Estimated read time: 3-4 minutes
TAMPA, Fla./LONG BEACH, Calif (Reuters) — Fans hoping to watch the Super Bowl on Sunday will face a much different reality this year, with the novel coronavirus restricting the celebration around one of America's unofficial holidays.
Those who choose to gather at Super Bowl parties big and small in Tampa and across the country face dire warnings from public health officials to abide by basic health and safety protocols, amid the COVID-19 pandemic that has claimed more than 450,000 lives in the United States.
The U.S. Centers for Disease Control and Prevention guidance said those who attend large watch parties should avoid "chanting or cheering" and avoid going to the restroom during "high-traffic times."
For local businesses in Tampa, Florida, meeting the safety standards of the COVID-19 era may mean extra work without the usual super-sized plunder they might have enjoyed with America's biggest sporting event coming to town.
"We gotta make sure we're absolutely ... taking precautions to the nines," said Tom Malloy, 25, the manager of Ducky's Sports Lounge in Tampa, which plans to host fans for a watch party on Sunday with indoor and outdoor seating and 40 TVs blasting the big game.
"We're willing as a business to accept any of those additional costs to kind of make people feel safe."
Malloy said the pandemic has been a learning experience in how to stay up to code with local safety measures while weathering the "hefty, hefty hit" to revenue.
"We're using Super Bowl as kind of an opportunity to maybe rekindle a relationship with people who have, you know, been out of the bar scene since COVID came," said Malloy.
More than 2,500 miles away in Long Beach, California, Legends Sports Bar on bustling 2nd street is gearing up for what is traditionally one of the busiest days of the year.
Normally the large restaurant would be packed with revelers but due to COVID-19 restrictions on indoor dining, additional tables have been installed outside-facing giant TVs.
"We're going to go full blast. TVs on, sound on, and just crank it as much as we can," said manager Daryl Domantay. All of the tables, which are positioned eight feet apart, had already sold out.
He said it will be up to his staff to keep groups from getting too close, which he admitted will be a challenge.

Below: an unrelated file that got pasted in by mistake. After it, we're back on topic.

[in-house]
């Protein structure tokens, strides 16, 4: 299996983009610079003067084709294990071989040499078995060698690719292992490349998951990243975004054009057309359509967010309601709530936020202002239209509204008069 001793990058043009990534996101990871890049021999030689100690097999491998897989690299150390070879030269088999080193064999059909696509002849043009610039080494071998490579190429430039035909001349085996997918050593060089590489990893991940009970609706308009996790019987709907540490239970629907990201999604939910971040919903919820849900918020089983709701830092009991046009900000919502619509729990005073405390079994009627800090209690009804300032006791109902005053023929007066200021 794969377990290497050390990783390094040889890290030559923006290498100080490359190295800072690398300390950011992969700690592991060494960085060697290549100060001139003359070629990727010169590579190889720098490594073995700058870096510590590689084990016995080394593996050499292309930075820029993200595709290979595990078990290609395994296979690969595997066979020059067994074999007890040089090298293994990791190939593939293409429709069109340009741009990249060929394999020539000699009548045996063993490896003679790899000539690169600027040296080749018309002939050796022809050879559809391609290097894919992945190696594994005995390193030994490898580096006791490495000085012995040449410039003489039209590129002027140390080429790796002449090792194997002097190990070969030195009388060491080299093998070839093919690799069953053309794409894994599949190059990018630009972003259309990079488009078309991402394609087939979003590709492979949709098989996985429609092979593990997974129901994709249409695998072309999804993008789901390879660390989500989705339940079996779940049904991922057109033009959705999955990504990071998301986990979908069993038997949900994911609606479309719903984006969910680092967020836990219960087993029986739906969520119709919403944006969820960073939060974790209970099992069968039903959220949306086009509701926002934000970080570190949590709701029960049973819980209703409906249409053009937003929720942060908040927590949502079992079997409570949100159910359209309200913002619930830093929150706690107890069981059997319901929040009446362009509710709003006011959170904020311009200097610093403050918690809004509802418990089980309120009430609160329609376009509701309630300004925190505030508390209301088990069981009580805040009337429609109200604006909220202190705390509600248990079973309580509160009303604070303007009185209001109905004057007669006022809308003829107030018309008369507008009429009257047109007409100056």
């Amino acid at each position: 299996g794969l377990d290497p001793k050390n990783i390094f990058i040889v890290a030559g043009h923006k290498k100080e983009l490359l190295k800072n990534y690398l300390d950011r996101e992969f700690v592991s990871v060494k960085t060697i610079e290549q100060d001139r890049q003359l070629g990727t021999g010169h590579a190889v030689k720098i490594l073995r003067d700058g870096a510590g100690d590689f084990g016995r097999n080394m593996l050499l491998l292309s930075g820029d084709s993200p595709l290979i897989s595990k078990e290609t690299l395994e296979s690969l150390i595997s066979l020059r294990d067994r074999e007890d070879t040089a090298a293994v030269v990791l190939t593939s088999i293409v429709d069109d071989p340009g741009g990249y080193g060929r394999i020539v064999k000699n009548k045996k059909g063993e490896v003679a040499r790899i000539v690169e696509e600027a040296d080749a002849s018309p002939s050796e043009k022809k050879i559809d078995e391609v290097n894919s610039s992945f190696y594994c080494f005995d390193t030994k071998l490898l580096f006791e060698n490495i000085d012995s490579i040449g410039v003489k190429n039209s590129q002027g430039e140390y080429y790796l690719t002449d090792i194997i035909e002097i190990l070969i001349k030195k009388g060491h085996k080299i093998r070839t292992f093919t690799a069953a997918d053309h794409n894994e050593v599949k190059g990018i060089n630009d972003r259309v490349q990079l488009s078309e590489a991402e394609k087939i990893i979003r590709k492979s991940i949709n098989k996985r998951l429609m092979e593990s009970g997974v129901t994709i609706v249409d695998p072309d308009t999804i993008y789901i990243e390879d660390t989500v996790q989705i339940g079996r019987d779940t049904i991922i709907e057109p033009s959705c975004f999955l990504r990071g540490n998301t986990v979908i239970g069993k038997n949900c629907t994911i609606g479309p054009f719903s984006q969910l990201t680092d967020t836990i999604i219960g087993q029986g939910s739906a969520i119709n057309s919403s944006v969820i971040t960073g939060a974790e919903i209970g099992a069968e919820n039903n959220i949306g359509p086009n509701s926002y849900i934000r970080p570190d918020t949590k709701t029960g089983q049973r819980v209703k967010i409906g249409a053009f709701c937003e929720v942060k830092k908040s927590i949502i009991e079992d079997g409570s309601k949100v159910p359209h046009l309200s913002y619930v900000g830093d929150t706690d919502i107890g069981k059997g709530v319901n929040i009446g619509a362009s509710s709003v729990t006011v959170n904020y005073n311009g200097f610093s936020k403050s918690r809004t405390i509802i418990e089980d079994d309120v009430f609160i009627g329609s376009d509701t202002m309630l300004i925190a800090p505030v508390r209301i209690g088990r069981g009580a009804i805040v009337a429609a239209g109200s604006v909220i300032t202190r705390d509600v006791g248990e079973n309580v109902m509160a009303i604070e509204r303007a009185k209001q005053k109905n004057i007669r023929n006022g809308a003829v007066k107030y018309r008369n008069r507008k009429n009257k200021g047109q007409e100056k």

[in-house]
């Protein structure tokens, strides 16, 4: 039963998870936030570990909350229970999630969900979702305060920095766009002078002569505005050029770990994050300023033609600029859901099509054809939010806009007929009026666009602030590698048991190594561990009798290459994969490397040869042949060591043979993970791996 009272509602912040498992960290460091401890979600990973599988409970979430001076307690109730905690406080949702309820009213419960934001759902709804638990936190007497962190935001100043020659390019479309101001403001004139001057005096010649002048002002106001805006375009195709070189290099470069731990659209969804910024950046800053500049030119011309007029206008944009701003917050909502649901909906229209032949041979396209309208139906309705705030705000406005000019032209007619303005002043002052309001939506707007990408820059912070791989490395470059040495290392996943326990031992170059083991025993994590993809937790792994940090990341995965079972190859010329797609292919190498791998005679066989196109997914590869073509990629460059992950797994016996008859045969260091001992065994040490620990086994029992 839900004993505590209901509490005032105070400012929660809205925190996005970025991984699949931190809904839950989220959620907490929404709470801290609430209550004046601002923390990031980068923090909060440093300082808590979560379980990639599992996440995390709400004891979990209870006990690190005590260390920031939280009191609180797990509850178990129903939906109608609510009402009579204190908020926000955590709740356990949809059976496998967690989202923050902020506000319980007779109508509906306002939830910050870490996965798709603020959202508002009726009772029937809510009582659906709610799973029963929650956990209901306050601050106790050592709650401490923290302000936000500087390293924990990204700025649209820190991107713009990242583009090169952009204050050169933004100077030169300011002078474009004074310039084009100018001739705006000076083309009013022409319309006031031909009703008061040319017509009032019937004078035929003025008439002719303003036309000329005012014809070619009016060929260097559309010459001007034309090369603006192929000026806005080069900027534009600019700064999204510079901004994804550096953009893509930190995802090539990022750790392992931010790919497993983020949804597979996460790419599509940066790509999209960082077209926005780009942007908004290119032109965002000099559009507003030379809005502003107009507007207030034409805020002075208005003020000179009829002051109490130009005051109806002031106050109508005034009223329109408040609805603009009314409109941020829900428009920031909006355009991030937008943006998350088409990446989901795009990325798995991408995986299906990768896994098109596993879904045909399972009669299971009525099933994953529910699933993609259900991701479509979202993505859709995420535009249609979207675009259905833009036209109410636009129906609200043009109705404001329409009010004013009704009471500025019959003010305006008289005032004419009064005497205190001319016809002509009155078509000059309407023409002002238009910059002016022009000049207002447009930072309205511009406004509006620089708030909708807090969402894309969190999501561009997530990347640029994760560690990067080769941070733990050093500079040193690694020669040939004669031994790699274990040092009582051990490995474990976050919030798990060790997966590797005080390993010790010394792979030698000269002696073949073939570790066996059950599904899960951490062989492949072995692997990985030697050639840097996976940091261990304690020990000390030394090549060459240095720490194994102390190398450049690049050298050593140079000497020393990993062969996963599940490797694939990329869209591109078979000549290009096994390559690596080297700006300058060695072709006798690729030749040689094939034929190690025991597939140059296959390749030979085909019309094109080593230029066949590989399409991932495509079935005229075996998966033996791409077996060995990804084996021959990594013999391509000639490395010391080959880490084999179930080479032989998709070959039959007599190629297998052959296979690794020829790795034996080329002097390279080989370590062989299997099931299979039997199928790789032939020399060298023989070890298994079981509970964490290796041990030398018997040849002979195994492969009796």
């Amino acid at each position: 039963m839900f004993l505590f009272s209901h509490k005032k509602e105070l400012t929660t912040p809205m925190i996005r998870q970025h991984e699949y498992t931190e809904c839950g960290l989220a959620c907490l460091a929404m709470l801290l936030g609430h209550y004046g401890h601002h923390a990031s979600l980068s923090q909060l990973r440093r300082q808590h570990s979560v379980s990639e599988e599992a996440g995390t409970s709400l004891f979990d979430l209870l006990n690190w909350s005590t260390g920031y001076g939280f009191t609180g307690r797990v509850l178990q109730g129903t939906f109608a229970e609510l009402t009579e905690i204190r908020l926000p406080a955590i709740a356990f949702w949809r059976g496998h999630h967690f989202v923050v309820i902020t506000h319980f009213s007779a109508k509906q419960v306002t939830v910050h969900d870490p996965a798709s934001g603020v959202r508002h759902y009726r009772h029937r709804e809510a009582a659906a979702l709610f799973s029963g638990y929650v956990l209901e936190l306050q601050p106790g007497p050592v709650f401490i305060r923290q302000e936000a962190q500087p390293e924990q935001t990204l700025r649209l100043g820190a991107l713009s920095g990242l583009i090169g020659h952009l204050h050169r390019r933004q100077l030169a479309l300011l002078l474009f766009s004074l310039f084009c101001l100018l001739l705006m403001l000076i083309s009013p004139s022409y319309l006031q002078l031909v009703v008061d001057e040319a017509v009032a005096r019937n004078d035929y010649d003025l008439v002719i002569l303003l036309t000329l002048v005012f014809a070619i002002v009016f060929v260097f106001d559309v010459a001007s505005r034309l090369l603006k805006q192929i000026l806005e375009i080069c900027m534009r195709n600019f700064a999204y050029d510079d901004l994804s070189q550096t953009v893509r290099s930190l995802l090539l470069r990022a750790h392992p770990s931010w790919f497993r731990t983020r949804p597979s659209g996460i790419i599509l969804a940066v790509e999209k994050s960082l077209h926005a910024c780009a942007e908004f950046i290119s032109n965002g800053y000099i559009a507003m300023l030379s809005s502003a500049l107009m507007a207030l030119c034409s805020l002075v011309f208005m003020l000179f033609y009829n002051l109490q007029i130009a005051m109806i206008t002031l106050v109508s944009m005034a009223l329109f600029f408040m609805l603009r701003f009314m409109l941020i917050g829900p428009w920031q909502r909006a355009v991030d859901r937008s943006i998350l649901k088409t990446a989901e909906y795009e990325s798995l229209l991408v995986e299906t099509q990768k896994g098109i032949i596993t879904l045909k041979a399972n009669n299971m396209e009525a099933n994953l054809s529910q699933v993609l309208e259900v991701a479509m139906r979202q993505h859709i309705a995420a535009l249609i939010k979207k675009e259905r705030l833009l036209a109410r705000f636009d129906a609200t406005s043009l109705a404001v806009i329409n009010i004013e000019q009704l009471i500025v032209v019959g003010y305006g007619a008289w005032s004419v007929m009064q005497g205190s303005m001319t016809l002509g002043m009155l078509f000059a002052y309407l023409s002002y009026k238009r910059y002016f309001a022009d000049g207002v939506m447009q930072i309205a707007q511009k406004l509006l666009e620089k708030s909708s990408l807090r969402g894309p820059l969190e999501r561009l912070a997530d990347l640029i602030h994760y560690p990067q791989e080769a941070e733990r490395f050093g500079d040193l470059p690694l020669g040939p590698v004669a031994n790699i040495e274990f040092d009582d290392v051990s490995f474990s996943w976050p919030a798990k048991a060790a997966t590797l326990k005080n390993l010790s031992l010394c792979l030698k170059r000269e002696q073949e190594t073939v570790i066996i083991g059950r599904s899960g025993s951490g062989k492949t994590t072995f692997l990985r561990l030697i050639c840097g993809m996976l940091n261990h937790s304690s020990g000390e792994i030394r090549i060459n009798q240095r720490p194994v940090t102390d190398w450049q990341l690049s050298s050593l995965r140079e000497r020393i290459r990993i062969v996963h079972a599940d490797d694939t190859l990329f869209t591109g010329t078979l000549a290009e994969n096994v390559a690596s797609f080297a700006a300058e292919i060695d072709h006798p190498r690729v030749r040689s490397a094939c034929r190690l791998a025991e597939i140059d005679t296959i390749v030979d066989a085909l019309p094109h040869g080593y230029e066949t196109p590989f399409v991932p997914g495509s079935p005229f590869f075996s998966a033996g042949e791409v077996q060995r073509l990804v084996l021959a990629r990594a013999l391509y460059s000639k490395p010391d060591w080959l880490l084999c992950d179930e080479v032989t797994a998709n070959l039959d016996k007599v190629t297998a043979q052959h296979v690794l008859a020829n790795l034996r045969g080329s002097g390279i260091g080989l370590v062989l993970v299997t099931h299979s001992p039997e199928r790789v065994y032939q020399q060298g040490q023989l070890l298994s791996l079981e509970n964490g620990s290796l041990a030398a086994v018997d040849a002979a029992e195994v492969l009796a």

"It's going to be tough because usually, people run up and down, high-fiving each other. Instead, they have to stay in their seat unless they are using the restroom."
But Domantay said he was lucky - similar bars in Los Angeles County that are governed by a different health department are barred from having TVs on at all to discourage large gatherings.
NFL fans planning an all-day extravaganza of food and football at home aren't immune to the strict precautions, either.
Dr. Anthony Fauci, the leading U.S. infectious disease specialist, said this week that the typical house parties of the past should "absolutely not" happen.
"As difficult as that is, at least this time around, just lay low and cool it," Fauci told "Good Morning America."
The National Basketball Association issued a warning of its own to teams and coaches, according to media reports, telling them they are barred from attending Super Bowl gatherings outside of their homes.
In host city Tampa, where the 22,000-person attendance cap at Raymond James Stadium has made tickets even harder to come by than usual, residents say they're cutting back on their traditional gatherings.
The NBA informed its 30 teams that players, coaches and staff are not permitted to gather outside of their home for Super Bowl Sunday. At home, individuals are able to watch with household. On road, may host up to four family/close friends in hotel, with advance testing.— Shams Charania (@ShamsCharania) February 6, 2021
"Every year we usually do a big huge party," said Kevin Schmook, a Tampa resident of 24 years. "We can't invite all of our friends so we just go to a house where we know people are COVID-safe."
(Reporting by Amy Tennery in Tampa and Rory Carroll in Long Beach; Editing by Andrea Ricci)
© Copyright Thomson Reuters 2021